Baltimore, Maryland — The American Northeast (Mid-Atlantic)
Evolution of Fort McHenry
During the Civil War, the lawn in front of you was the site of a detention center for Confederate prisoners-of-war. In the next century, as World War I came to an end, the fort property was transformed into a huge hospital complex to care for soldiers returning from duty overseas.
Fort McHenry became a National Park in 1925 and in 1939 became a National Monument and Historic Shrine. Today the National Park Service preserves and interprets historic structures that remain.
Erected by National Park Service.
Marker series. This marker is included in the Maryland, Fort McHenry marker series.
Location. 39° 15.848′ N, 76° 34.769′ W. Marker is in Baltimore, Maryland. Marker can be reached from E Fort Avenue, on the right when traveling east. Marker is on grounds Touch for map. Marker is in this post office area: Baltimore MD 21230, United States of America. Touch for directions.
Other nearby markers. At least 8 other markers are within walking distance of this marker. Preservation of Earthworks (a few steps from this marker); Allegiance by Force (within shouting distance of this marker); Remember 1814 (within shouting distance of this marker); O'er the Ramparts We Watch! (within shouting distance of this marker); Armistead (within shouting distance of this marker); The Ravelin (within shouting distance of this marker); A Star Spangled Centennial (within shouting distance of this marker); Fort McHenry (within shouting distance of this marker). Touch for a list and map of all markers in Baltimore.
More about this marker. The upper left of the marker contains an engraving of Fort McHenry during the Civil War. It has a caption of “The Union Army utilized Fort McHenry for a variety of purposes during the Civil War. This 1864 engraving shows some of the buildings outside the star fort that were used for barracks and prisoners’ quarters. Note that the entrance gate shown here is in the same location as the one existing today.”
The bottom left of the marker features of a gun crew manning one of the large Rodman cannons. The caption reads “The cannon mounted around the fort were not here when ‘The Star-Spangled Banner’ was written in 1814. They date to the post-Civil War period. None were fired in battle, although some were kept operational as late as the early 1900’s.”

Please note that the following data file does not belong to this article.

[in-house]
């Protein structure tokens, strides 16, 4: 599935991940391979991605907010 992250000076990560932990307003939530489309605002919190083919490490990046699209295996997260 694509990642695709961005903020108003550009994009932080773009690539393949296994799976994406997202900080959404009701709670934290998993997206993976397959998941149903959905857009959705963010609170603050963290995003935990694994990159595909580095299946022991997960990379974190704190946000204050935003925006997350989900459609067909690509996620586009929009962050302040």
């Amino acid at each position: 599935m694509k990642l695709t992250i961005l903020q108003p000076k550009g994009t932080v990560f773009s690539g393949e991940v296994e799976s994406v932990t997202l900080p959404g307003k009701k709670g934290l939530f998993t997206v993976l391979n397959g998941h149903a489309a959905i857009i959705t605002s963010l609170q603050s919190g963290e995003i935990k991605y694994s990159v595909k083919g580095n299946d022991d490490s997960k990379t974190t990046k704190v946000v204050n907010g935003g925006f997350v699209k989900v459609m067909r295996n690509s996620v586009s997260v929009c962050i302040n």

A picture of how Fort McHenry looked when it served as a hospital facility is at the bottom right of the marker. The caption beside it says, “You are now near the center of what used to be U.S. Army General Hospital No. 2. More than 100 buildings stood here, many of them masonry structures. Care was taken not to damage the historic star fort during the construction and subsequent demolition of the hospital.”
Above this map is a photograph of “Soldiers recuperating in a typical concrete block ward of General Hospital No. 2, Fort McHenry, in February 1919.”
Also see . . .
1. Fort McHenry National Monument and Historic Shrine. National Park Service. (Submitted on August 30, 2008, by Bill Coughlin of North Arlington, New Jersey.)
2. Battle of Baltimore. HistoryCentral.com. (Submitted on August 30, 2008, by Bill Coughlin of North Arlington, New Jersey.)
Categories. • Forts, Castles • War of 1812 • War, US Civil • War, World I •
More. Search the internet for Evolution of Fort McHenry.
Credits. This page was last revised on June 16, 2016. This page originally submitted on August 30, 2008, by Bill Coughlin of North Arlington, New Jersey. This page has been viewed 1,872 times since then and 24 times this year. Photos: 1. submitted on August 30, 2008, by Bill Coughlin of North Arlington, New Jersey. 2. submitted on August 24, 2010, by Craig Swain of Leesburg, Virginia. 3, 4. submitted on August 30, 2008, by Bill Coughlin of North Arlington, New Jersey.